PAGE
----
12 Jan 2015

What’s behind the hole in the Sun?

Beneath the Sun's calmly smiling face is a raging tempest. We don’t know exactly why coronal holes appear, but we do understand something of the pyrotechnics involved. Alan Duffy explains.

The Sun’s face on 1 January shows the coronal hole as a dark region in the south. These holes occur where the magnetic field fractures releasing particles into space.Credit: NASA

There were no fireworks from the Sun this New Year's. Instead NASA's Solar Dynamics Observatory spacecraft saw the exact opposite, as a gigantic dark hole appeared on the Sun’s surface. Located around the Sun’s south pole, the hole measured around 400,000 kilometres at its widest point – the equivalent of more than 30 Earths placed side-by-side.

So what caused this immense blotch on the underside of our Sun? Coronal holes were first seen by the Skylab space station in the 1970s. We still don’t know why they occur, but we do understand something of what’s going on.

The corona is the glowing outermost layer of the Sun. It’s made of plasma – super-hot material mostly composed of ionised hydrogen – with temperatures of up to three million degrees Celsius. Even though the plasma leaps millions of kilometres into space, it remains firmly tethered by the Sun’s magnetic field. But every now and again the magnetic field factures and the plasma is expelled into space at speeds of up to 800 kilometres per second. As there is less glowing plasma in the coronal hole, it looks darker compared to the surrounding corona.

It’s no surprise that we witnessed the hole around this time. At the south pole, the Sun’s magnetic field is a little vulnerable right now. The field is generated by the motion of hot plasma in the inner regions just above the nuclear furnace, somewhat akin to the way the Earth’s spinning iron core generates our own magnetic field.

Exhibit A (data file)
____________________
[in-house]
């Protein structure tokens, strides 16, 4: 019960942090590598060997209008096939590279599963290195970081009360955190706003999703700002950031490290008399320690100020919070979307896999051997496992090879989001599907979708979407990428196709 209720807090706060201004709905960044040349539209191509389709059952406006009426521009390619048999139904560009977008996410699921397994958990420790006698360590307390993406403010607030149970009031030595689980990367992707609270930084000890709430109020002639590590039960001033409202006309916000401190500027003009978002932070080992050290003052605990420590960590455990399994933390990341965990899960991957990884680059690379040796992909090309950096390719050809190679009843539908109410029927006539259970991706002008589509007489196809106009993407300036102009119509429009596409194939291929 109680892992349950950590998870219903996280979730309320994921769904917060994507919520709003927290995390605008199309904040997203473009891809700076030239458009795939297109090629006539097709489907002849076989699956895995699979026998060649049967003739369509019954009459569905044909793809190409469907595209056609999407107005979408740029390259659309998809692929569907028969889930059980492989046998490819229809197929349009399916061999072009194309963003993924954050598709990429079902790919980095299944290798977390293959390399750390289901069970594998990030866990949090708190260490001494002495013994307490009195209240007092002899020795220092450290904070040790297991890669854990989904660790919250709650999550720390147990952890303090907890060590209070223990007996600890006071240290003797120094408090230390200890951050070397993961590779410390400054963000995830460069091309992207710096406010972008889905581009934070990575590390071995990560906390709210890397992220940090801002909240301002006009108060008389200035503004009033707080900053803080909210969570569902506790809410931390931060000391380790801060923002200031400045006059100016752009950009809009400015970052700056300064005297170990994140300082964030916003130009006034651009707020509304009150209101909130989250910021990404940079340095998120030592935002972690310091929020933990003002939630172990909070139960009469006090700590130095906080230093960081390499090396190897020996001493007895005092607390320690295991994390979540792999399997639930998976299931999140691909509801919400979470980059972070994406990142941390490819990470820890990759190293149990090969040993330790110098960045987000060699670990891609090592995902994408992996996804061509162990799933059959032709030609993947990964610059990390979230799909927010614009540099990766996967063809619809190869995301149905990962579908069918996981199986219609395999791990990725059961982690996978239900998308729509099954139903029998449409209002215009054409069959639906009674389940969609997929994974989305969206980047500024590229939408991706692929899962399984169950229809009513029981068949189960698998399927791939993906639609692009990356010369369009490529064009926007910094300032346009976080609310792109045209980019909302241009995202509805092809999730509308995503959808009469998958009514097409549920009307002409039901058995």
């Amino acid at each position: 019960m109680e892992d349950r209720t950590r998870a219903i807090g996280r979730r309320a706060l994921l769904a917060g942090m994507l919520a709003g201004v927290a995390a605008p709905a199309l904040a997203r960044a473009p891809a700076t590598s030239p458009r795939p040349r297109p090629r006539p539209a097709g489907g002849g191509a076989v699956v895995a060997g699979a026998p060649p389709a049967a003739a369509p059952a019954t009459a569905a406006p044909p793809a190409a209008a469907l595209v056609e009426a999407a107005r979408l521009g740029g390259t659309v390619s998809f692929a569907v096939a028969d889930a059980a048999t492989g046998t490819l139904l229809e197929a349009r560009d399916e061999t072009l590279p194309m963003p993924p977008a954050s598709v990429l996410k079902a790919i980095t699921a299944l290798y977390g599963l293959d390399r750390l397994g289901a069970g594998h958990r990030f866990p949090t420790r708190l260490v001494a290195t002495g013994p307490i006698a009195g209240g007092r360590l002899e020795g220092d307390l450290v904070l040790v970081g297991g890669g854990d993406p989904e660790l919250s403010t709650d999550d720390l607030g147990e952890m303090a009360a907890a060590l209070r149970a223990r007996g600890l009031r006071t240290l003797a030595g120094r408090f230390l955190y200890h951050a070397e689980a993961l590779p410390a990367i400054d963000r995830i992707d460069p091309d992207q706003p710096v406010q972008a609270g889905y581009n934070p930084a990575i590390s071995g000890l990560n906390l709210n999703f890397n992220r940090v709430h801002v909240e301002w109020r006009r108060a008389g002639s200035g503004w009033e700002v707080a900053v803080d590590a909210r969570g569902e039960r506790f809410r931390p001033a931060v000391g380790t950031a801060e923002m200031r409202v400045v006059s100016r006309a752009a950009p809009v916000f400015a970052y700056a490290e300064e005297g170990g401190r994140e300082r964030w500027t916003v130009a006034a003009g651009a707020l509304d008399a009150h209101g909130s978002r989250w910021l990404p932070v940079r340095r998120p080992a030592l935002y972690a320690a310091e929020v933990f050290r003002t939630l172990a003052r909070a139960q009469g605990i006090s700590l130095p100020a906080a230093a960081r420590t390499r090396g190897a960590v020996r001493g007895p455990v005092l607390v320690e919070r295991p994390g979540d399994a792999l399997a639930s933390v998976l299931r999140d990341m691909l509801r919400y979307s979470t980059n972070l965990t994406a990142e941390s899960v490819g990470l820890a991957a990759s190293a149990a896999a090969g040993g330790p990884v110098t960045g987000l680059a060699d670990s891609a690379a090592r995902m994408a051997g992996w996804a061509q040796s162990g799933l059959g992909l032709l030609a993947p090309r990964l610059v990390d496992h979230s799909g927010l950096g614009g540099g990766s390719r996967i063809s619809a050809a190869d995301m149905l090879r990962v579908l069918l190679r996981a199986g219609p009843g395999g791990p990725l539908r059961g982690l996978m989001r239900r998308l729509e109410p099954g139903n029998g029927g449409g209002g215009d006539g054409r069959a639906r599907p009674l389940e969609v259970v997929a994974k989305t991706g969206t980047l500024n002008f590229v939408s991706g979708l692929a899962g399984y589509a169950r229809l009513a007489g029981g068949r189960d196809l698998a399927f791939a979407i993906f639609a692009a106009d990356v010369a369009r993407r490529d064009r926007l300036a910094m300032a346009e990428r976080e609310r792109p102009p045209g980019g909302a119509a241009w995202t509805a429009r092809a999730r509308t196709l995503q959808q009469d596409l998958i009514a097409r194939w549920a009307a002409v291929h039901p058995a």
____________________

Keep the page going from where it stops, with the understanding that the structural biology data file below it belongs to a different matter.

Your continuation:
The Earth’s north-south polarity is relatively stable, but the Sun’s field gradually flips every 11 years or so. This field reversal takes months and isn’t always symmetrical – the last one, in 2013, saw the north pole flip first, while the south pole is still catching up. The transitioning field is weaker, making it more likely that material can rush out from the corona into space, offering an explanation for the enormous coronal hole we see today.

Magnetic fields in the photosphere can suddenly reconnect, triggering the release of enormous amounts of stored magnetic energy.

Some people tend to confuse coronal holes with sunspots. There are some similarities. Sunspots also appear as darker patches – not because material is escaping the Sun as in a coronal hole, but because a tangled knot of magnetic fields prevent the material from sinking back below the surface as it cools. A cool object shines less brightly than one that is hot, making it appear dark next to the rest of the Sun. Take it away from the Sun though and you would see that it is still glowing hot. These sunspots arise two layers below the corona in what is known as the photosphere. It is the layer that gives off photons of visible light and is the one we can see with our eyes.

Sandwiched between the corona and the photosphere is the chromosphere which has a temperature of 20,000ºC, while the photosphere is a relatively cool 5,800ºC. Sunspots are slightly cooler again at around 3,500ºC.

This artist concept shows the layers of the sun. Credit: NASA

Sunspots are also strongly influenced by the sun’s magnetic field. Magnetic fields in the photosphere can suddenly reconnect, triggering the release of enormous amounts of stored magnetic energy. This is seen as a solar flare, a burst of intense X-rays and light in all directions above the sunspot, which reaches the Earth eight minutes later.

Often alongside the flare is a second and potentially more dangerous event called a coronal mass ejection. Compared to the steady release of material by the coronal hole, this is a sudden titanic eruption of billions of tonnes of material from the Sun in a giant cloud of roiling plasma travelling at up to 2,000 kilometres per second.   

If the Earth is in the way of this cloud it can strike our magnetic field, heating the gases in our atmosphere to produce the Aurora Borealis and Aurora Australis (Northern and Southern lights). It’s not all pretty lights in the sky though – a particularly large event may induce currents in electrical grids and cause blackouts and destroy appliances.

One of the biggest mysteries of the Sun is how the corona sitting above the chromosphere can be heated to temperatures thousands of times hotter than the layers below – in relative terms it’s like seeing a flame burn on top of an ice cube.

Although the Sun appears to us as a calmly shining feature of our skies, events such as the coronal hole and sunspots unmask its true tempestuous nature: it is after all a hydrogen bomb larger than a million Earths. It seems that the New Year coronal hole, while not as showy as the fireworks, was an entertaining display by the Sun after all.

Alan Duffy is an astrophysicist at Swinburne University of Technology, Melbourne. Twitter | @astroduff